In 1957 Frank Rosenblatt, using the work of Warren McCulloch and Walter Pitts, along with Donald Hebb (who proposed the first learning algorithm), invented the perceptron, a perceiving and recognizing automaton. Although this automaton was conceived as a machine rather than a program, but it is believed to be the first artificial neural network. Moreover, the term "perceptron" itself was later used as a synonym for the simplest artificial neural network.

The next major breakthrough in the field of ANNs happened only 60 years later: in 2006, Geoffrey Hinton described the algorithms of multi-layer deep learning of ANNs based on the Boltzmann machine or RBM (restricted Boltzmann machine). At the same time, Hinton also formulated the basic concept of training neural network algorithms: in order to get a ready fast solution to solve a specific problem, NN must be trained on a set of real examples (for instance, pictures of different cats in different poses and on different backgrounds).

Neural network architecture (left) and deep learning neural network (right). The circles represent artificial neurons, the lines represent the network of connections between them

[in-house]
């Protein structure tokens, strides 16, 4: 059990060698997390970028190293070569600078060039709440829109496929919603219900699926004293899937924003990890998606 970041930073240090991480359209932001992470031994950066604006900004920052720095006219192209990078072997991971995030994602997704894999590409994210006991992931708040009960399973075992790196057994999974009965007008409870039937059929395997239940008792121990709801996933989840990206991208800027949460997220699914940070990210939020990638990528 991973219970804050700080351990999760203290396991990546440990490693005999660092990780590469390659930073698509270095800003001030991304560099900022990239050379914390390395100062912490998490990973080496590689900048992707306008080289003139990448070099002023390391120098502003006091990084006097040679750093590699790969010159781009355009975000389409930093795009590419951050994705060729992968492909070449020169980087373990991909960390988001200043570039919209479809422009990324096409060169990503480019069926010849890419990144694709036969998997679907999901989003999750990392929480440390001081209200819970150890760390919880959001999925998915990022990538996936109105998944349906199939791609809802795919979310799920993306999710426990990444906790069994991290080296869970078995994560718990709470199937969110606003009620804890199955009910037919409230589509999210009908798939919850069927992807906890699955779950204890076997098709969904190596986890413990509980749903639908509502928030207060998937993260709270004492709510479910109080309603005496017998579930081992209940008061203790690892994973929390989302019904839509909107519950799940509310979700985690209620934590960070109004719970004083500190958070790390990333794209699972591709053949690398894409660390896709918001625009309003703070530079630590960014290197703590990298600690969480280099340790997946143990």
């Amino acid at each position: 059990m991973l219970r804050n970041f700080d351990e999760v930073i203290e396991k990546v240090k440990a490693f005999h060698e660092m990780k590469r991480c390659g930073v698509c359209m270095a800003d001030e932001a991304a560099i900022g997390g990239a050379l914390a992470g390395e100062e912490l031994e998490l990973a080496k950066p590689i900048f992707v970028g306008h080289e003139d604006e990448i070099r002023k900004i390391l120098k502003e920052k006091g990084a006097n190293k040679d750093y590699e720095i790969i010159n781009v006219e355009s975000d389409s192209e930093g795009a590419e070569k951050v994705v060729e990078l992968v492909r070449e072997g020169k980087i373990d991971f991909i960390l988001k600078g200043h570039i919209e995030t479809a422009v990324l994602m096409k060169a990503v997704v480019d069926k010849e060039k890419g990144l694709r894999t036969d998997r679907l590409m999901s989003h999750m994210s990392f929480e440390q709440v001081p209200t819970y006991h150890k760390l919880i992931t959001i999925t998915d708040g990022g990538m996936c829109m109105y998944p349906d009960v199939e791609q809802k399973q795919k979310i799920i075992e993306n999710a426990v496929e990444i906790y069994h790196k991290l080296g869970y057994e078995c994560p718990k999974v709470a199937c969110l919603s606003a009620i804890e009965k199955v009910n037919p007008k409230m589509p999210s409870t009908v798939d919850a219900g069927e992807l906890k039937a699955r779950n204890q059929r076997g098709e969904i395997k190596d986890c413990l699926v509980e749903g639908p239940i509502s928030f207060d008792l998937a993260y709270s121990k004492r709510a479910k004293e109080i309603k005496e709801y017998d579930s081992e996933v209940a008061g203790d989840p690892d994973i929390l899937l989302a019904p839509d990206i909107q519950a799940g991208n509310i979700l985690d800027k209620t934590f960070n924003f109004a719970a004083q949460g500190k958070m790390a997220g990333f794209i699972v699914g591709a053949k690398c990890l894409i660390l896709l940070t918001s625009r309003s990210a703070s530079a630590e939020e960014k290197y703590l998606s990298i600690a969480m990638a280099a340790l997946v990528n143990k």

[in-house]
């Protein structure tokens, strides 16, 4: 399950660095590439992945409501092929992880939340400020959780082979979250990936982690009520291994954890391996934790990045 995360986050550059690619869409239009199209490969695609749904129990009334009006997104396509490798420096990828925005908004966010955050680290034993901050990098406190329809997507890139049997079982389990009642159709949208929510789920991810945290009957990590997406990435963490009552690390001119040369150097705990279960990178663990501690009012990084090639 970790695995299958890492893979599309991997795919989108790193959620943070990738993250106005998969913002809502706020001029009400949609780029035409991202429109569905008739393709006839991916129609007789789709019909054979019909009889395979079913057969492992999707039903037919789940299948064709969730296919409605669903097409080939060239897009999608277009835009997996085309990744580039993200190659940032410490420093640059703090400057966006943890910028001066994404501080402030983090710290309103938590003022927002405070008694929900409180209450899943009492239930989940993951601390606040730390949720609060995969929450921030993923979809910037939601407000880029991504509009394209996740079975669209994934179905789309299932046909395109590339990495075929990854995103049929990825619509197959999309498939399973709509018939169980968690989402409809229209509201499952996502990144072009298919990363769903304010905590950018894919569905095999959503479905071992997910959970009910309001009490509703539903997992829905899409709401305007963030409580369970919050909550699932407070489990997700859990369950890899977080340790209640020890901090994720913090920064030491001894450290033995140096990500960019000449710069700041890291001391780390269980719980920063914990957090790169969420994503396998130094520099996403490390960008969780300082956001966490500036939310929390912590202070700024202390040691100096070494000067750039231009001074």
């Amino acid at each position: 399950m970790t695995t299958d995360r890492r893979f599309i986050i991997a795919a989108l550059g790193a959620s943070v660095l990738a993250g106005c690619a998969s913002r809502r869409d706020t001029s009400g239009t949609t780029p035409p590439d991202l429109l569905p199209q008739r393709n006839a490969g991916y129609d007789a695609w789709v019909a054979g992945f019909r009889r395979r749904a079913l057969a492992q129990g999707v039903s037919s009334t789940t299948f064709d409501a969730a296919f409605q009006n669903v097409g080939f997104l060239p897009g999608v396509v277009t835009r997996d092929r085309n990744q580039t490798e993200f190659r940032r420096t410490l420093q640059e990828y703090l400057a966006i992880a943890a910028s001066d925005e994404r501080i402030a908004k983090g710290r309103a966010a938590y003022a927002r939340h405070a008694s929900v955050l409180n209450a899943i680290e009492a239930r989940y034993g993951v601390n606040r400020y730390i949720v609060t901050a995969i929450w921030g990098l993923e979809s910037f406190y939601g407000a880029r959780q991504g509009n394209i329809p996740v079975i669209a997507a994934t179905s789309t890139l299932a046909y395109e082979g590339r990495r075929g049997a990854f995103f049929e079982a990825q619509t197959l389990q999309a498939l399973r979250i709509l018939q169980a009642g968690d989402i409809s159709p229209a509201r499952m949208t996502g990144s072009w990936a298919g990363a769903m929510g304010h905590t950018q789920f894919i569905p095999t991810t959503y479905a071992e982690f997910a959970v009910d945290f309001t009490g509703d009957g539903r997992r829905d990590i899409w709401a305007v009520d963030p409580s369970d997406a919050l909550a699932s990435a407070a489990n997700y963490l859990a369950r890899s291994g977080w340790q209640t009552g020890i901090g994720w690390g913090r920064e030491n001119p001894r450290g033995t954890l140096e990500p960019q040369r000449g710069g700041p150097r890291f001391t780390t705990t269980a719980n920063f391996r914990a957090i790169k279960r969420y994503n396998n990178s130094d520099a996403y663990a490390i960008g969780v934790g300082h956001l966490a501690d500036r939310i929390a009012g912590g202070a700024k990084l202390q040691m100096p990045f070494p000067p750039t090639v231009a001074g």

Thanks to deep learning (and big data), ANNs have become truly trainable. For example, as early as 2012, a neural network was able to surpass a human in image recognition in the ImageNet competition. And in 2015, AlphaGo became the first program in the world that managed to win in chess against a professional player without a handicap (unconditionally).

How the neural network works

Artificial neural network architecture consists of three or more layers: input, output and one or more hidden nodes. Nowadays deep learning is used to create NN by default, so there are usually several hidden nodes. Each layer of NN consists of computational blocks ("neurons") that receive data from the previous layer, process it by performing simple computations on it and pass this data to the next layer.